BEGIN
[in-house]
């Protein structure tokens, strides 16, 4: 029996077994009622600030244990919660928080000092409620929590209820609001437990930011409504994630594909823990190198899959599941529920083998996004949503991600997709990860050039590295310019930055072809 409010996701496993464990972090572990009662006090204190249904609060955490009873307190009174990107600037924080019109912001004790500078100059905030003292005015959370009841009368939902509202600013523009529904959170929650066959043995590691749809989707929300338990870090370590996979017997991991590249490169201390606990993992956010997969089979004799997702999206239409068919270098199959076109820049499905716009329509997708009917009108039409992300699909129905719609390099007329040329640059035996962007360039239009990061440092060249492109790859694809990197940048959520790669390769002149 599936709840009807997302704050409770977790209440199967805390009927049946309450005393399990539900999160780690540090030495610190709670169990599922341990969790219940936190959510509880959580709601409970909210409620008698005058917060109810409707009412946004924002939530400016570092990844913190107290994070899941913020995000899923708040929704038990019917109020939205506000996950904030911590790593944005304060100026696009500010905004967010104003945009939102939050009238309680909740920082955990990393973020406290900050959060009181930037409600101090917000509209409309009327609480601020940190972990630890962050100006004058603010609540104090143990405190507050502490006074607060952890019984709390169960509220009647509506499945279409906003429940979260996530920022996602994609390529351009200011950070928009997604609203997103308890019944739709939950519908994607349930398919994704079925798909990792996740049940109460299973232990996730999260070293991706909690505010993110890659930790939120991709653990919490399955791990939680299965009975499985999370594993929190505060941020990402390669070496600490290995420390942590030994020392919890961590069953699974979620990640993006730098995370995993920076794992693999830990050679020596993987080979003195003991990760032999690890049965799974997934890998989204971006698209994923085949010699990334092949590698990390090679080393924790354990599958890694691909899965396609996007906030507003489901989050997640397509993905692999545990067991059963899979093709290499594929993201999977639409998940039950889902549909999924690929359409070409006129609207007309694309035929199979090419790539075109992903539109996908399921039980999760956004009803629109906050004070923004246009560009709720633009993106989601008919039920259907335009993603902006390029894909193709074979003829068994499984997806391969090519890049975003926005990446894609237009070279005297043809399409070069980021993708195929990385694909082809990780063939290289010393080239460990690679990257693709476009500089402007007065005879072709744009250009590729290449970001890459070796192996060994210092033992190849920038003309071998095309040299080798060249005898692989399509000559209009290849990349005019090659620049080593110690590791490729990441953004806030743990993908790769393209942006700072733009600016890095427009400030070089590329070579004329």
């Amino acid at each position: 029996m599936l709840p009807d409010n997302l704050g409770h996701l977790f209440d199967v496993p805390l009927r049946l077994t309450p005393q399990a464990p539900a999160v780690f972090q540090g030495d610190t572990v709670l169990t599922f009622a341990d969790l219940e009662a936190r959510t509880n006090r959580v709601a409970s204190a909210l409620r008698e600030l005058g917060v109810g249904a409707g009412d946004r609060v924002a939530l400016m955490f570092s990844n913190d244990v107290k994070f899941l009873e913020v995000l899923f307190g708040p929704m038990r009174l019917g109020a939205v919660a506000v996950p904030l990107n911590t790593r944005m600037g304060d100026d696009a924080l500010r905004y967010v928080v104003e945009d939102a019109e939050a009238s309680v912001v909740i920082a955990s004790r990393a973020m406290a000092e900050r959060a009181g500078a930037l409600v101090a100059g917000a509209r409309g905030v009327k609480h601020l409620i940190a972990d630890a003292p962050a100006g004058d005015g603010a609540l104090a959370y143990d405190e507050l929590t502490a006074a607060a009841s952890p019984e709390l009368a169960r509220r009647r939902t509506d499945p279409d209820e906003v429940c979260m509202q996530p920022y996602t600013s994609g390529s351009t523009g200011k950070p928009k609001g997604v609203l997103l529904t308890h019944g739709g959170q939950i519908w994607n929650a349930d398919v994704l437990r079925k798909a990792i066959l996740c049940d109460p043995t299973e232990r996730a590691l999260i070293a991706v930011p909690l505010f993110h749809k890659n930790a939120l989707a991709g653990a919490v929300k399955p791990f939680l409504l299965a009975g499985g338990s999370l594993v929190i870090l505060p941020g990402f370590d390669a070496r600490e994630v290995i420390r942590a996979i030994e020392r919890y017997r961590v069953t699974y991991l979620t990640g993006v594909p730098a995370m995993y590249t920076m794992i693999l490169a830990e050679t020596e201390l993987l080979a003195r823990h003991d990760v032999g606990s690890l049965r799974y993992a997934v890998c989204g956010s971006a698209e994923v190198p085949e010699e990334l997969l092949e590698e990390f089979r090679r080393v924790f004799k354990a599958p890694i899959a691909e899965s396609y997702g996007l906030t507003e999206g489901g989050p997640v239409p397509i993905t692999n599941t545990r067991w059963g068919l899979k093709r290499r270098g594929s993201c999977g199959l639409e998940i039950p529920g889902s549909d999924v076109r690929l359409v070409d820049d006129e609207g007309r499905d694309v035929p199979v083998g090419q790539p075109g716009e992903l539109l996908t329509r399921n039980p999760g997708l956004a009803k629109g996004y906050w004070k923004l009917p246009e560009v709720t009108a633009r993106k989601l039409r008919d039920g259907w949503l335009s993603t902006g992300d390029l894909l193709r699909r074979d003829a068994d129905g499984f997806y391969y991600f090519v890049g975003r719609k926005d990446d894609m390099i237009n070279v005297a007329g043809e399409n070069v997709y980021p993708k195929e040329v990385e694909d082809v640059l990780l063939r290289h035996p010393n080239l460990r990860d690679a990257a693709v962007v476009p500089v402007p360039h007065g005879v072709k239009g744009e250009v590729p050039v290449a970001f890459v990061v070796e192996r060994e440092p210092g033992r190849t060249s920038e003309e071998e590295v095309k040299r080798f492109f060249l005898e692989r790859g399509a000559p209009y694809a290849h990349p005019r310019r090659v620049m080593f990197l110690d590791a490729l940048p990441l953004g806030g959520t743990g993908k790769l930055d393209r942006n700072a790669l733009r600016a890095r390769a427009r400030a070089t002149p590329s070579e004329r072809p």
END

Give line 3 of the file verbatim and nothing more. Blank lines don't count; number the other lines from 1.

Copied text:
């Amino acid at each position: 029996m599936l709840p009807d409010n997302l704050g409770h996701l977790f209440d199967v496993p805390l009927r049946l077994t309450p005393q399990a464990p539900a999160v780690f972090q540090g030495d610190t572990v709670l169990t599922f009622a341990d969790l219940e009662a936190r959510t509880n006090r959580v709601a409970s204190a909210l409620r008698e600030l005058g917060v109810g249904a409707g009412d946004r609060v924002a939530l400016m955490f570092s990844n913190d244990v107290k994070f899941l009873e913020v995000l899923f307190g708040p929704m038990r009174l019917g109020a939205v919660a506000v996950p904030l990107n911590t790593r944005m600037g304060d100026d696009a924080l500010r905004y967010v928080v104003e945009d939102a019109e939050a009238s309680v912001v909740i920082a955990s004790r990393a973020m406290a000092e900050r959060a009181g500078a930037l409600v101090a100059g917000a509209r409309g905030v009327k609480h601020l409620i940190a972990d630890a003292p962050a100006g004058d005015g603010a609540l104090a959370y143990d405190e507050l929590t502490a006074a607060a009841s952890p019984e709390l009368a169960r509220r009647r939902t509506d499945p279409d209820e906003v429940c979260m509202q996530p920022y996602t600013s994609g390529s351009t523009g200011k950070p928009k609001g997604v609203l997103l529904t308890h019944g739709g959170q939950i519908w994607n929650a349930d398919v994704l437990r079925k798909a990792i066959l996740c049940d109460p043995t299973e232990r996730a590691l999260i070293a991706v930011p909690l505010f993110h749809k890659n930790a939120l989707a991709g653990a919490v929300k399955p791990f939680l409504l299965a009975g499985g338990s999370l594993v929190i870090l505060p941020g990402f370590d390669a070496r600490e994630v290995i420390r942590a996979i030994e020392r919890y017997r961590v069953t699974y991991l979620t990640g993006v594909p730098a995370m995993y590249t920076m794992i693999l490169a830990e050679t020596e201390l993987l080979a003195r823990h003991d990760v032999g606990s690890l049965r799974y993992a997934v890998c989204g956010s971006a698209e994923v190198p085949e010699e990334l997969l092949e590698e990390f089979r090679r080393v924790f004799k354990a599958p890694i899959a691909e899965s396609y997702g996007l906030t507003e999206g489901g989050p997640v239409p397509i993905t692999n599941t545990r067991w059963g068919l899979k093709r290499r270098g594929s993201c999977g199959l639409e998940i039950p529920g889902s549909d999924v076109r690929l359409v070409d820049d006129e609207g007309r499905d694309v035929p199979v083998g090419q790539p075109g716009e992903l539109l996908t329509r399921n039980p999760g997708l956004a009803k629109g996004y906050w004070k923004l009917p246009e560009v709720t009108a633009r993106k989601l039409r008919d039920g259907w949503l335009s993603t902006g992300d390029l894909l193709r699909r074979d003829a068994d129905g499984f997806y391969y991600f090519v890049g975003r719609k926005d990446d894609m390099i237009n070279v005297a007329g043809e399409n070069v997709y980021p993708k195929e040329v990385e694909d082809v640059l990780l063939r290289h035996p010393n080239l460990r990860d690679a990257a693709v962007v476009p500089v402007p360039h007065g005879v072709k239009g744009e250009v590729p050039v290449a970001f890459v990061v070796e192996r060994e440092p210092g033992r190849t060249s920038e003309e071998e590295v095309k040299r080798f492109f060249l005898e692989r790859g399509a000559p209009y694809a290849h990349p005019r310019r090659v620049m080593f990197l110690d590791a490729l940048p990441l953004g806030g959520t743990g993908k790769l930055d393209r942006n700072a790669l733009r600016a890095r390769a427009r400030a070089t002149p590329s070579e004329r072809p």